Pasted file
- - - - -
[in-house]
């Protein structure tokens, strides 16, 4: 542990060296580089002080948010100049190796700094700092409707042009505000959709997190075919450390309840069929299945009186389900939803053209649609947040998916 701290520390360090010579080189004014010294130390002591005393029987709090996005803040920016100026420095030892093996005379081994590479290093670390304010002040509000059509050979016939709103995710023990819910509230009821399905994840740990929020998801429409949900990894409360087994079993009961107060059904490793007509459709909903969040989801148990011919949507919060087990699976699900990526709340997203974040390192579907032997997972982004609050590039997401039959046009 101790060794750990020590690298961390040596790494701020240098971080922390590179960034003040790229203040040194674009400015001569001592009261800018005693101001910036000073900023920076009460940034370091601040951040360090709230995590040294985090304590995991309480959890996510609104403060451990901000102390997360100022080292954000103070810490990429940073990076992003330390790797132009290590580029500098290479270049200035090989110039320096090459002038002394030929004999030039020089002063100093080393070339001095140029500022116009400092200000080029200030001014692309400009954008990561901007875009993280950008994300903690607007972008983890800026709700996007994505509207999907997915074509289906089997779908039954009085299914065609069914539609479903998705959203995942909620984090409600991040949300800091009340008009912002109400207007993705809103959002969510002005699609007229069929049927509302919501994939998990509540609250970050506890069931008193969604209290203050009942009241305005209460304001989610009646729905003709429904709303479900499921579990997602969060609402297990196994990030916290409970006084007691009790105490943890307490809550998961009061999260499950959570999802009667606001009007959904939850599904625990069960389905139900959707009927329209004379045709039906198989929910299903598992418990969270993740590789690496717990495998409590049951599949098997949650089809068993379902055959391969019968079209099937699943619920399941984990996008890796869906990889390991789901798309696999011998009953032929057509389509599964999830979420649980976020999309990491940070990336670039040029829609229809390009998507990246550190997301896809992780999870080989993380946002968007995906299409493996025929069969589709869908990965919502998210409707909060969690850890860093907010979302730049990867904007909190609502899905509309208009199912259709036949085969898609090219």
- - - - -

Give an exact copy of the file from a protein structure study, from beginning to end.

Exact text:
[in-house]
């Protein structure tokens, strides 16, 4: 542990060296580089002080948010100049190796700094700092409707042009505000959709997190075919450390309840069929299945009186389900939803053209649609947040998916 701290520390360090010579080189004014010294130390002591005393029987709090996005803040920016100026420095030892093996005379081994590479290093670390304010002040509000059509050979016939709103995710023990819910509230009821399905994840740990929020998801429409949900990894409360087994079993009961107060059904490793007509459709909903969040989801148990011919949507919060087990699976699900990526709340997203974040390192579907032997997972982004609050590039997401039959046009 101790060794750990020590690298961390040596790494701020240098971080922390590179960034003040790229203040040194674009400015001569001592009261800018005693101001910036000073900023920076009460940034370091601040951040360090709230995590040294985090304590995991309480959890996510609104403060451990901000102390997360100022080292954000103070810490990429940073990076992003330390790797132009290590580029500098290479270049200035090989110039320096090459002038002394030929004999030039020089002063100093080393070339001095140029500022116009400092200000080029200030001014692309400009954008990561901007875009993280950008994300903690607007972008983890800026709700996007994505509207999907997915074509289906089997779908039954009085299914065609069914539609479903998705959203995942909620984090409600991040949300800091009340008009912002109400207007993705809103959002969510002005699609007229069929049927509302919501994939998990509540609250970050506890069931008193969604209290203050009942009241305005209460304001989610009646729905003709429904709303479900499921579990997602969060609402297990196994990030916290409970006084007691009790105490943890307490809550998961009061999260499950959570999802009667606001009007959904939850599904625990069960389905139900959707009927329209004379045709039906198989929910299903598992418990969270993740590789690496717990495998409590049951599949098997949650089809068993379902055959391969019968079209099937699943619920399941984990996008890796869906990889390991789901798309696999011998009953032929057509389509599964999830979420649980976020999309990491940070990336670039040029829609229809390009998507990246550190997301896809992780999870080989993380946002968007995906299409493996025929069969589709869908990965919502998210409707909060969690850890860093907010979302730049990867904007909190609502899905509309208009199912259709036949085969898609090219």